10 questions remixed: Anger

1) How much of your work is informed by a sense of anger?
All of it. Every last consonant and mother-fucking vowel bleeds anger. Every shitty fucking sound cue and half-assed piece of shit lighting change in my shows are chosen while very angry. All the fucking posters and handbills and shitty little websites I make on my stupid fucking MacBook are all pieces of shit but apparently necessary to promote the dumb fucking shows I have chosen to . . .

2) How much of your work is informed by a sense of anger?
None.

3) How much of your work is informed by a sense of anger?
What kind of stupid fucking question is that? You’re lucky you live on the other side of the country Mackenzie, or I’d punch you right in the face.

Actually, my first hit was: anger? Me? Whaddya mean, I’m not angry…am I? And of course, a look back at my body of work to date reveals that there’s levels of anger in the genesis of all of it, which, upon further consideration, is as close an approximation to my personal definition of the true nature of art as I have ever considered. The play I’m working on right now, set in a bar, is entirely about the consequences of anger, as a matter of fact. Revelatory, thank you.

David Tompa (L) and Glen McDonald (R).

4) How much of your artistic process is informed by a sense of anger?
Less anger and more frustration. Theatre and film can be such powerful mediums. When I see product out there that isn’t really trying then it feels like such a waste. It gives the industry a bad name and gives people permission to expect less when they go out to see a show. We should be constantly pushing to challenge ourselves and our audiences.

5) How much of your artistic process is informed by a sense of anger?
None! (I’ll fucking kill you for even suggesting it.)

6) How much of your work is informed by a sense of anger?
anger is very important in my work, especially when it can be transformed into inspiration. anger is an emotion that can tell you when a situation is very wrong and if channeled carefully can lead to some amazing questions. for my own process, anger has always been a gem. in my most angered moments I have learnt so much about myself, so much about the ways in which I am growing and all the room I have left to grow. I have also learnt about my ability to be courageous in the face of ostracization. mostly, when I have looked deeply at my anger I have realized that it masked a deeper hurt and pain. so my anger has also taught me about my humanity. and in turn about other people’s humanity. as artists it is also our business to deeply investigate the ways people’s humanities (womb)manifest. I use anger in my work both to inform characters and to inform subject matter.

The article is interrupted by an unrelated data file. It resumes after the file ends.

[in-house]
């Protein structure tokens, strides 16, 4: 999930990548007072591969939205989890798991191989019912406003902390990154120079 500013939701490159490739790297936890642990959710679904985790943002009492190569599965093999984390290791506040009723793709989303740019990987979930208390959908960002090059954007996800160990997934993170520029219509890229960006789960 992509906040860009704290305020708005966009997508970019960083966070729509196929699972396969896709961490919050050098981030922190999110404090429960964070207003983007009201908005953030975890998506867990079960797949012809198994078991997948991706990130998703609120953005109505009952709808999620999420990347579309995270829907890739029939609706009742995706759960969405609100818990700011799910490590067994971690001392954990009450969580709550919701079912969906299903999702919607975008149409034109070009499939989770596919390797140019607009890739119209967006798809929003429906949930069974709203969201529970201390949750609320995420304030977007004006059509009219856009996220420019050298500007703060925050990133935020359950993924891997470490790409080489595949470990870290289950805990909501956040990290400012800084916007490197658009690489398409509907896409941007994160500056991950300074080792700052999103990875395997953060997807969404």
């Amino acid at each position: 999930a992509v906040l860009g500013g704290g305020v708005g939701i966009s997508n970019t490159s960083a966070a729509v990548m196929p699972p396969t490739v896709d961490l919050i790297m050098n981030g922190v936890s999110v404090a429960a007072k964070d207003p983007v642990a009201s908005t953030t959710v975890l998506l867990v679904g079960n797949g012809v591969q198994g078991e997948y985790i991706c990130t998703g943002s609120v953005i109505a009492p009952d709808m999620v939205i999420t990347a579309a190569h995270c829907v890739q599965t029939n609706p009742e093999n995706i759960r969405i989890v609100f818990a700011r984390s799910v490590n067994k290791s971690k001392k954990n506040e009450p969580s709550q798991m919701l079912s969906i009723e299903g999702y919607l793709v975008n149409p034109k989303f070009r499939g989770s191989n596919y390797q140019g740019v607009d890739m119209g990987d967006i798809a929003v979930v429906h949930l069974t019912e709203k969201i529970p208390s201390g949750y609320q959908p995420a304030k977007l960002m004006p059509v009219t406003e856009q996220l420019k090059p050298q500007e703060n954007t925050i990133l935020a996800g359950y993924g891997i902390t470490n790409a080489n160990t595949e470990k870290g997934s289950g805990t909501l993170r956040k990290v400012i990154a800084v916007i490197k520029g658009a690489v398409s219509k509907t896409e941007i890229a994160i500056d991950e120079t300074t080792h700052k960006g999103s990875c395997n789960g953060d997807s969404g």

7) What are you angry about?
Stupid. Stupid makes me angry.

Voting for a president who you’d like to have a beer with? Stupid.

Banning smoking because Communism fell and we all needed another enemy is stupid.

Dumbing down our educational system by making it more about taking tests than learning and then complaining about how thuggish, drunk and vapid kids are is stupid.

Legally Blond The Musical? – stupid.

Doing NOTHING about Global Warming? Myopic and stupid.

Not impeaching our corrupt Executive Branch but investigating Baseball? S-T-U-P-I-D.

Defining basic sadness as clinical depression in order to boost anti-depressant sales – stupid AND corrupt.

There’s a lot of stupid out there. All you have to do is open your eyes and be amazed.

8) How much of your work is informed by a sense of anger?
Honestly, not much. Heartbreak, often, but not anger. At least, not yet.

Erika Batdorf
Photo by David Leyes.

9) How much of your work is informed by a sense of anger?
Hmmm, I think that was done several pieces ago. Although sometimes I have to rustle up some righteous indignation to keep me going in the business aspect of the work! But not artistically.

Mac Rogers.
Photo by Saundra Yaklin.

10) How much of your work is informed by a sense of anger?
Almost none of it. My work is informed by terror. I start from a place of weakness and fear, and try to see where it leads. I have the liberal’s weakness, of seeing an injustice in society and instead of doggedly and dogmatically trying to fix it, at any cost to anything else, I go to self analysis mode, wondering what I and others who resemble me may have done to allow this injustice to exist, and what weakness in ourselves may have led us to do that thing. I learned this reaction from reading the works of Wallace Shawn in my mid–twenties, which was incredibly influential on me.

The one thing I ever wrote from anger was this big goofy musical I cowrote with Sean and Jordy called Fleet Week, which was sort of a gay On The Town, but written in reaction to learning about the number of voters who cited a dislike of gay marriage as a key reason to re-elect George Bush. The show is mostly smutty comedy, but it’s angry smutty comedy.

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